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Coronavirus UK map: How many confirmed cases are there in your area? Coronavirus UK map: How many confirmed cases are there in your area?
(1 day later)
There are now more than 200,000 confirmed coronavirus cases in the UK and more than 30,000 people with the virus have died.There are now more than 200,000 confirmed coronavirus cases in the UK and more than 30,000 people with the virus have died.
The actual number of cases is estimated to be higher. Until recently it was mostly those in hospital and some NHS and care staff who were being tested - but the testing programme has now been extended. The actual number of cases is estimated to be higher because testing was limited to hospital patients and NHS and care home staff until recently.
The following charts and graphics will help you understand the situation in the UK and how the authorities are responding.The following charts and graphics will help you understand the situation in the UK and how the authorities are responding.
Find out how many people have confirmed cases in your area:Find out how many people have confirmed cases in your area:
If you can't see the look-up click here.If you can't see the look-up click here.
The death toll of the virusThe death toll of the virus
Another 649 daily deaths were announced on Wednesday, bringing the total death toll to 30,076 Another 539 deaths were announced on Thursday, bringing the total number of deaths in the UK to 30,615.
The UK now has the highest official death toll in Europe and the second highest in the world. The UK has the highest official death toll in Europe and the second highest in the world, but the government has said it is too soon to make international comparisons.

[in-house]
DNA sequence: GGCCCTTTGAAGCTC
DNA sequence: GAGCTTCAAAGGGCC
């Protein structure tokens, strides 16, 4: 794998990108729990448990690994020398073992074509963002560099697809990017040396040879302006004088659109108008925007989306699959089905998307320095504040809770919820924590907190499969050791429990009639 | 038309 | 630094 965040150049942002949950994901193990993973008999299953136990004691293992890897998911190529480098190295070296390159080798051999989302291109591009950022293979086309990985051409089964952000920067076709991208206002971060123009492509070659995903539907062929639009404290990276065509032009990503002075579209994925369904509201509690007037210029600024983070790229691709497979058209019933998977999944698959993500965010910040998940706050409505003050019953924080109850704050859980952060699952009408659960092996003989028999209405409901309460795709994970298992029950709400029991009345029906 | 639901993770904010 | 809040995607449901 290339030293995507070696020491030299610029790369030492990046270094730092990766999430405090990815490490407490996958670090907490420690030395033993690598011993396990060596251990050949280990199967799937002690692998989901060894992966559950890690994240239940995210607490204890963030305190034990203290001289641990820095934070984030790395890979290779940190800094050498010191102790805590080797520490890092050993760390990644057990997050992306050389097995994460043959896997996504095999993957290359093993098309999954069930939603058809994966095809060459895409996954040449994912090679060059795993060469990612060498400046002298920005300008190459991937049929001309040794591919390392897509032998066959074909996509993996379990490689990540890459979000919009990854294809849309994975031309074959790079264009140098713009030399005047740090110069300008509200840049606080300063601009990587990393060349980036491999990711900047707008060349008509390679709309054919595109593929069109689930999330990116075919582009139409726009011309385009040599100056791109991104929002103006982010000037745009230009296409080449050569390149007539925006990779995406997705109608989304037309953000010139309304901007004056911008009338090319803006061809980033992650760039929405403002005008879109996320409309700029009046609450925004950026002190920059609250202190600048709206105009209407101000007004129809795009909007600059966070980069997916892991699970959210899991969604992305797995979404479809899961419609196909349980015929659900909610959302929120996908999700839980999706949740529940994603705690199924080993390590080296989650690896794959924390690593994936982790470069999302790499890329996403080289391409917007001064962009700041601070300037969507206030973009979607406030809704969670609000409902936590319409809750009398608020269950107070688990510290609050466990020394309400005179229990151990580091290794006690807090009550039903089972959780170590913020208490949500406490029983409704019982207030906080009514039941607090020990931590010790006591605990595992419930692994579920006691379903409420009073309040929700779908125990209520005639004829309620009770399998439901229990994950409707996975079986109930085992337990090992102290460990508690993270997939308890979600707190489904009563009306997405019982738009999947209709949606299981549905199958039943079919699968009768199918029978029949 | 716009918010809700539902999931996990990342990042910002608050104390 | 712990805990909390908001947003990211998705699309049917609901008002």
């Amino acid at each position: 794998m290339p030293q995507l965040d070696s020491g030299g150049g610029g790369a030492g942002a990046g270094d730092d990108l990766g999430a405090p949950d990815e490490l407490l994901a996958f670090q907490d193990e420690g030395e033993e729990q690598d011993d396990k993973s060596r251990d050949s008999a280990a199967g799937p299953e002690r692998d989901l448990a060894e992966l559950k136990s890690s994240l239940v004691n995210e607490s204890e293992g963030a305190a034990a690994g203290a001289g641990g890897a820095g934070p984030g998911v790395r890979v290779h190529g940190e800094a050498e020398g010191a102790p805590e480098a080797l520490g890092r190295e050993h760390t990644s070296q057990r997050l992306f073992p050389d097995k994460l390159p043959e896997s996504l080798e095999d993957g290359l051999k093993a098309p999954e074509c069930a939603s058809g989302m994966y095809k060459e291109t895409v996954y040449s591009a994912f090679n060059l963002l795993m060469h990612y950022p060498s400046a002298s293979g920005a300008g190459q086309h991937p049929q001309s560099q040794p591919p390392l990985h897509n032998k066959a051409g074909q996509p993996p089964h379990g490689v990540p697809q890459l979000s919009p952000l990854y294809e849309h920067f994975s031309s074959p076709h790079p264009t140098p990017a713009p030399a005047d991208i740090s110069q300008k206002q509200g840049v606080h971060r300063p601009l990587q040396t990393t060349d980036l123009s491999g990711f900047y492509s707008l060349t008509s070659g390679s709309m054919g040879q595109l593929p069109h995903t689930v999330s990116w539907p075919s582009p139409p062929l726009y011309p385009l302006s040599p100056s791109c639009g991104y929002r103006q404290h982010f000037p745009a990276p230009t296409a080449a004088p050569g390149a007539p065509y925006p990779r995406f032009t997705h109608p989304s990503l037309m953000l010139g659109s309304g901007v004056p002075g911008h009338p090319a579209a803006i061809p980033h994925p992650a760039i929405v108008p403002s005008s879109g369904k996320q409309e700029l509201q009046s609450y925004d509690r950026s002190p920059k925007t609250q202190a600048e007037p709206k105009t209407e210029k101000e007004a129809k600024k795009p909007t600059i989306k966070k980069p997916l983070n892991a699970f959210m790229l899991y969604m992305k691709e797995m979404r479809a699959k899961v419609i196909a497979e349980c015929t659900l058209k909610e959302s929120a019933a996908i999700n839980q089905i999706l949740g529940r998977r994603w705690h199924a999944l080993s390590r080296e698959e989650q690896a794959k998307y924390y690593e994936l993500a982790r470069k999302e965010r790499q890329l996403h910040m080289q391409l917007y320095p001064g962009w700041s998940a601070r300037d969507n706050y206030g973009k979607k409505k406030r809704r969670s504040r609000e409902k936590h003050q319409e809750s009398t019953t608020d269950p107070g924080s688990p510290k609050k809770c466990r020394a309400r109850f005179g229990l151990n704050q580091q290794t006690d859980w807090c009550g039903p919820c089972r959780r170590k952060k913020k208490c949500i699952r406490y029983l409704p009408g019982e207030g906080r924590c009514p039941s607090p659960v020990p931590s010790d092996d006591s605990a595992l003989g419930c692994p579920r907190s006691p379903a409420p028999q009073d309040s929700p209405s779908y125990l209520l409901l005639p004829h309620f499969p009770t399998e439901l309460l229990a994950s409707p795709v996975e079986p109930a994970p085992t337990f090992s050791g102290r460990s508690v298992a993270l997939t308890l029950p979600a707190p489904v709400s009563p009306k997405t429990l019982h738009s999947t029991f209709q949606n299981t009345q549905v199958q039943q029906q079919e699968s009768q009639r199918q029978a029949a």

Italy's death toll, at 29,684, is the second highest in Europe. The US, with more than 71,000 deaths, has the highest toll in the world. The majority of the deaths have been in England, with 27,432 so far. The death toll in Wales stands at 1,062, while Northern Ireland has seen 422 deaths.
The government has said it is too soon to make international comparisons. In Scotland, the official government figure for deaths is 1,762 but data from the National Records of Scotland (NRS) suggests it could be closer to 3,000.
Data from the National Records of Scotland (NRS) suggest the death toll there may be 2,795 people. The NRS total includes all deaths where coronavirus was mentioned on the death certificate - which is a broader definition than those figures reported each day by the Scottish government. Currently this data, which includes only people who tested positive for the virus, has a total of 1,703 deaths.
The death total in Wales has risen to 1,044. Northern Ireland has seen 418 deaths and in England the figure is 27,008.